What Every Barista Should Know: Coffee Roasting
One of the aspects that determine whether it is really a Specialty Coffee is the roasting or roasting process. We can develop the flavor by roasting the coffee.
But how do you get the best flavor out of this coffee?
This is basically composed of 3 phases:
The Roasting Process
Also known as dehydration, in the first phase the grain loses moisture and begins to gain temperature; then comes the stage of roasting itself, in which the different chemical and physical reactions take place. And finally, the cooling stage, in which the objective is to stop these reactions once the desired roast has been obtained.
In the first stage there are changes such as the color of the grains, from a bright green to a pale yellow due to dehydration, since the water content decreases from 90 to 70%, and sensually we perceive a bread and cereal-like aroma.
At 160 ºC, poriolysis reactions begin (it is the chemical decomposition of organic matter caused by heating at high temperatures in the absence of oxygen). Its onset is indicated by a click, which is caused by the evaporation of water within the grain, which increases the internal pressure of the grain. At that time the grain cracks from its center.
The grains turn pale yellow in color and increase in size, which causes the film that covers them to detach.
Within the cells of the bean we find some polysaccharides soluble in water, which in the roasting process caramelize, causing the color change of the bean from yellow to brown and contribute to the aromatic qualities of the coffee. It is important to carry out this process with the appropriate speed since otherwise, the astringency will be greater, since the acid reactions, which contributes to increasing acidity.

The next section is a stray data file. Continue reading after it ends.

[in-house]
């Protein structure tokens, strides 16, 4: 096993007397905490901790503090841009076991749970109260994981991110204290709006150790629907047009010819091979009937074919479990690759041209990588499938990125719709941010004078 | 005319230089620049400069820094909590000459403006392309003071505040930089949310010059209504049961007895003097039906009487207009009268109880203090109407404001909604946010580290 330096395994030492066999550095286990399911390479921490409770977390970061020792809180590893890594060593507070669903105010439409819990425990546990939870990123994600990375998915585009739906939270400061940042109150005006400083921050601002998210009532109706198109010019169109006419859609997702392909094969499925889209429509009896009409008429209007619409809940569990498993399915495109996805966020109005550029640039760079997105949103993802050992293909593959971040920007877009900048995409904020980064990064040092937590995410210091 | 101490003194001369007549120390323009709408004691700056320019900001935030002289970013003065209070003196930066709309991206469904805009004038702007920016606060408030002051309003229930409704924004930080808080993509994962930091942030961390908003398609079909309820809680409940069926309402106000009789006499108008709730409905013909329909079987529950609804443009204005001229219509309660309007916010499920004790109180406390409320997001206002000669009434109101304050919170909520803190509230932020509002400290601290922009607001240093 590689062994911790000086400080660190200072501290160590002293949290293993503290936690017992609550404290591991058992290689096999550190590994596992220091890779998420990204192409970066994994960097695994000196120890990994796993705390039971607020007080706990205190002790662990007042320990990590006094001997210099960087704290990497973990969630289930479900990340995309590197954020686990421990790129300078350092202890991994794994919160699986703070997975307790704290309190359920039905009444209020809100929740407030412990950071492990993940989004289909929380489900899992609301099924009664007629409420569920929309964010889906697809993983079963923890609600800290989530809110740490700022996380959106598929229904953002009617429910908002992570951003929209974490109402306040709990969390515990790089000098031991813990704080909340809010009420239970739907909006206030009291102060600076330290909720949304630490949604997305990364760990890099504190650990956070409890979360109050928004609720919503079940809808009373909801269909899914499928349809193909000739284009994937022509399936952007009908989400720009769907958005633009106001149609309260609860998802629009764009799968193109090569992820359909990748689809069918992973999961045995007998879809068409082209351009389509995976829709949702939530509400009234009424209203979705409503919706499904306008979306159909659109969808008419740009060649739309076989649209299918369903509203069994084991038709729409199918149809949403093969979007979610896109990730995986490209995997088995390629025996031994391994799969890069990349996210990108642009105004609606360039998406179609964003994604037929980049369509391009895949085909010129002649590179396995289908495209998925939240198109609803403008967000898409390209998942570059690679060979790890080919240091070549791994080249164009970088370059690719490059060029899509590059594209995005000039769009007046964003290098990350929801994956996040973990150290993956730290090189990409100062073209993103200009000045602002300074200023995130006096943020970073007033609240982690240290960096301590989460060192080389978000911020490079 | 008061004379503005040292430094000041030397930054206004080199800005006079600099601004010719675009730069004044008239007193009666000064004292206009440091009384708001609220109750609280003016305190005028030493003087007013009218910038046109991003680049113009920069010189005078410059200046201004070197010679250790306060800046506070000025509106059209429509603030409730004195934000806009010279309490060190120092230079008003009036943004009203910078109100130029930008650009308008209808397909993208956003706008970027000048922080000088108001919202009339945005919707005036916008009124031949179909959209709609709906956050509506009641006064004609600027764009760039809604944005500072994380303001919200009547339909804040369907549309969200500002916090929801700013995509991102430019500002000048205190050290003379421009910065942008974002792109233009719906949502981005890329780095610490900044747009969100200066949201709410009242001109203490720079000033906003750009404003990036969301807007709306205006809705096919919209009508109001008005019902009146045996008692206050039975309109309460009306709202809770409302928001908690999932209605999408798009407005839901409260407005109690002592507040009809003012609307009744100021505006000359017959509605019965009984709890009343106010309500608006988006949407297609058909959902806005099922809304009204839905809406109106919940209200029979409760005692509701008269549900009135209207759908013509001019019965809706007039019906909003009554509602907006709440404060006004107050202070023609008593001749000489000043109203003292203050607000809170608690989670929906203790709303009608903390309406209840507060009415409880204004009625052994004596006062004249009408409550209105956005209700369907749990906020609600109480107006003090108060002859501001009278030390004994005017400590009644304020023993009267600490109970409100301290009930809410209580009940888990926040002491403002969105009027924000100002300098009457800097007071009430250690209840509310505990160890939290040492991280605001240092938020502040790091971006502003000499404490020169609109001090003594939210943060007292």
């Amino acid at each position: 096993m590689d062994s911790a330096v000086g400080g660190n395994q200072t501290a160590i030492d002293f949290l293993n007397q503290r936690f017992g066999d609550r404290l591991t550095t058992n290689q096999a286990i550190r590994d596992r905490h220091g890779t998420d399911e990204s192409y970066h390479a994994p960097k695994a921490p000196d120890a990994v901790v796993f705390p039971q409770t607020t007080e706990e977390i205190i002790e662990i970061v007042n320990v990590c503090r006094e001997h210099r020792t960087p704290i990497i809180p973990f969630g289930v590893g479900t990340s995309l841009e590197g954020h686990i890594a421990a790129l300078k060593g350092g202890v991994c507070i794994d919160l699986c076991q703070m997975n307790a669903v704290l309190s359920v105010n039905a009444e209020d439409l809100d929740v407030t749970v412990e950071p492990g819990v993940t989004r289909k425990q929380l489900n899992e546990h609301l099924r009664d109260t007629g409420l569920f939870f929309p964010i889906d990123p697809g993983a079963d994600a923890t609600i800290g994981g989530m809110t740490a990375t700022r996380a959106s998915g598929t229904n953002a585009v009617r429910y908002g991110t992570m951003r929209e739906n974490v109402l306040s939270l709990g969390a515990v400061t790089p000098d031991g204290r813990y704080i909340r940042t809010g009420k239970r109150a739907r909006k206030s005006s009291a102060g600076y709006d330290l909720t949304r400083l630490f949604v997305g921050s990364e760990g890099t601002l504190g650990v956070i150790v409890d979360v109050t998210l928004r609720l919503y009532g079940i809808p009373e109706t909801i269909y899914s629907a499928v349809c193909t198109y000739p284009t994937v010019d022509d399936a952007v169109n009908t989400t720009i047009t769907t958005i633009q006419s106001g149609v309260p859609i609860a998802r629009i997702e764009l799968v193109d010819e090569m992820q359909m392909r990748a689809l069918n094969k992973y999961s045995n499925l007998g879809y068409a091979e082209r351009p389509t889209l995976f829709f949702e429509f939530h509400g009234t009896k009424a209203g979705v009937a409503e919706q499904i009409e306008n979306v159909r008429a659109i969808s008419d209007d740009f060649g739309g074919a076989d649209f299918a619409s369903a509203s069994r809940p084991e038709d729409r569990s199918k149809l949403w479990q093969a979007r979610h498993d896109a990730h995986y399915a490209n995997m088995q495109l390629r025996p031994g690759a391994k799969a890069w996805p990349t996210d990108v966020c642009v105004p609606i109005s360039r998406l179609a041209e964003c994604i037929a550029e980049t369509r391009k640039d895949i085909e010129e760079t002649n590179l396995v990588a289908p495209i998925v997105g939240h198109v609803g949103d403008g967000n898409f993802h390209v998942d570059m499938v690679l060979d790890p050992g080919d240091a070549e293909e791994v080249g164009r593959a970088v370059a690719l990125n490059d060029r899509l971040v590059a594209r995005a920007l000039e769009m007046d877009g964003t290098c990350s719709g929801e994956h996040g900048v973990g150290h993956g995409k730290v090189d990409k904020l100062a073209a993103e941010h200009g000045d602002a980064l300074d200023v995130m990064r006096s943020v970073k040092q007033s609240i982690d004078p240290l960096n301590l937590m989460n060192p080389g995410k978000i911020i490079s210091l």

Subsequently, a second click will be heard, caused by the breakdown of the grain structure giving a shiny appearance. If roasting continues for a long time, the starches and sugars that caramelized after the first snap begin to char, producing the characteristic burn of dark roasts.
Once the desired degree of browning is reached, the process must be stopped with either cold air or water. If it is carried out by the second option, the amount of water used for it is critical, since coffee tends to gain weight because it absorbs water. The entire roasting process can take anywhere from 7 to 30 minutes depending on the type of roaster.
During the roasting process, the temperatures reached by the coffee beans are around 193ºC for a light roast, close to 200ºC for a medium roast, and close to 218ºC for a dark roast. Once the roasting process is finished, the beans go to trays to cool quickly and thus stop the process when desired.
In order to highlight and be able to enjoy more of the characteristics of smoothness, aroma and citric acidity of our varieties, at Porte we have determined that the amount of beans to be roasted must be 12kg per batch and that the most suitable point is Medium.
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